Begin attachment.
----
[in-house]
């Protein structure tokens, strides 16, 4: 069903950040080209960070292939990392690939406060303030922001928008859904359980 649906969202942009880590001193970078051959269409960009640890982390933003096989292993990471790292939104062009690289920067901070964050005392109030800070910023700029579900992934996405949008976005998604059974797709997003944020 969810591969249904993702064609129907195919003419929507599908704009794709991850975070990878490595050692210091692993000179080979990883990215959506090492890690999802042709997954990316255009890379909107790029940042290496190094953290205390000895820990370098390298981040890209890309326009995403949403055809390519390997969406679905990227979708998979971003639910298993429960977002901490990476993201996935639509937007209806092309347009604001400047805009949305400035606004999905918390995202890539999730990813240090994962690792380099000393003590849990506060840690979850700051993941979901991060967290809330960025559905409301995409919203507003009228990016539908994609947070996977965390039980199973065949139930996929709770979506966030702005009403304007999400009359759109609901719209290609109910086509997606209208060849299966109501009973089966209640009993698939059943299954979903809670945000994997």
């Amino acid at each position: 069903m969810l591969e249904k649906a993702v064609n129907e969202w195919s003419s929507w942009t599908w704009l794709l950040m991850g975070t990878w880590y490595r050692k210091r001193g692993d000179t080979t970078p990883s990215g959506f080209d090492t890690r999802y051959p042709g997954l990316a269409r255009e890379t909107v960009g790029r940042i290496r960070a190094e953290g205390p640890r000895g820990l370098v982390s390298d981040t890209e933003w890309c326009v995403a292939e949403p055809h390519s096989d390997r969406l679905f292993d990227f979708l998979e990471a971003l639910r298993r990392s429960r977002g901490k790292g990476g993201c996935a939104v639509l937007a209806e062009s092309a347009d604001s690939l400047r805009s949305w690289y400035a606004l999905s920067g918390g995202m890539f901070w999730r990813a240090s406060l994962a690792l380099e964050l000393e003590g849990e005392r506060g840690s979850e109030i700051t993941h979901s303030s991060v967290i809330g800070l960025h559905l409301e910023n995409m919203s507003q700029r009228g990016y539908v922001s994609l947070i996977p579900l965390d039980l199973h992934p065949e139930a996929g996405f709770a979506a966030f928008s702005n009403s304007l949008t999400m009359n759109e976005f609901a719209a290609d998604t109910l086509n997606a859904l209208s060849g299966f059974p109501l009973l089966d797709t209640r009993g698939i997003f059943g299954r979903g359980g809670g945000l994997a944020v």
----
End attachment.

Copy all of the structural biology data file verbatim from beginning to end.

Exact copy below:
[in-house]
């Protein structure tokens, strides 16, 4: 069903950040080209960070292939990392690939406060303030922001928008859904359980 649906969202942009880590001193970078051959269409960009640890982390933003096989292993990471790292939104062009690289920067901070964050005392109030800070910023700029579900992934996405949008976005998604059974797709997003944020 969810591969249904993702064609129907195919003419929507599908704009794709991850975070990878490595050692210091692993000179080979990883990215959506090492890690999802042709997954990316255009890379909107790029940042290496190094953290205390000895820990370098390298981040890209890309326009995403949403055809390519390997969406679905990227979708998979971003639910298993429960977002901490990476993201996935639509937007209806092309347009604001400047805009949305400035606004999905918390995202890539999730990813240090994962690792380099000393003590849990506060840690979850700051993941979901991060967290809330960025559905409301995409919203507003009228990016539908994609947070996977965390039980199973065949139930996929709770979506966030702005009403304007999400009359759109609901719209290609109910086509997606209208060849299966109501009973089966209640009993698939059943299954979903809670945000994997």
């Amino acid at each position: 069903m969810l591969e249904k649906a993702v064609n129907e969202w195919s003419s929507w942009t599908w704009l794709l950040m991850g975070t990878w880590y490595r050692k210091r001193g692993d000179t080979t970078p990883s990215g959506f080209d090492t890690r999802y051959p042709g997954l990316a269409r255009e890379t909107v960009g790029r940042i290496r960070a190094e953290g205390p640890r000895g820990l370098v982390s390298d981040t890209e933003w890309c326009v995403a292939e949403p055809h390519s096989d390997r969406l679905f292993d990227f979708l998979e990471a971003l639910r298993r990392s429960r977002g901490k790292g990476g993201c996935a939104v639509l937007a209806e062009s092309a347009d604001s690939l400047r805009s949305w690289y400035a606004l999905s920067g918390g995202m890539f901070w999730r990813a240090s406060l994962a690792l380099e964050l000393e003590g849990e005392r506060g840690s979850e109030i700051t993941h979901s303030s991060v967290i809330g800070l960025h559905l409301e910023n995409m919203s507003q700029r009228g990016y539908v922001s994609l947070i996977p579900l965390d039980l199973h992934p065949e139930a996929g996405f709770a979506a966030f928008s702005n009403s304007l949008t999400m009359n759109e976005f609901a719209a290609d998604t109910l086509n997606a859904l209208s060849g299966f059974p109501l009973l089966d797709t209640r009993g698939i997003f059943g299954r979903g359980g809670g945000l994997a944020v």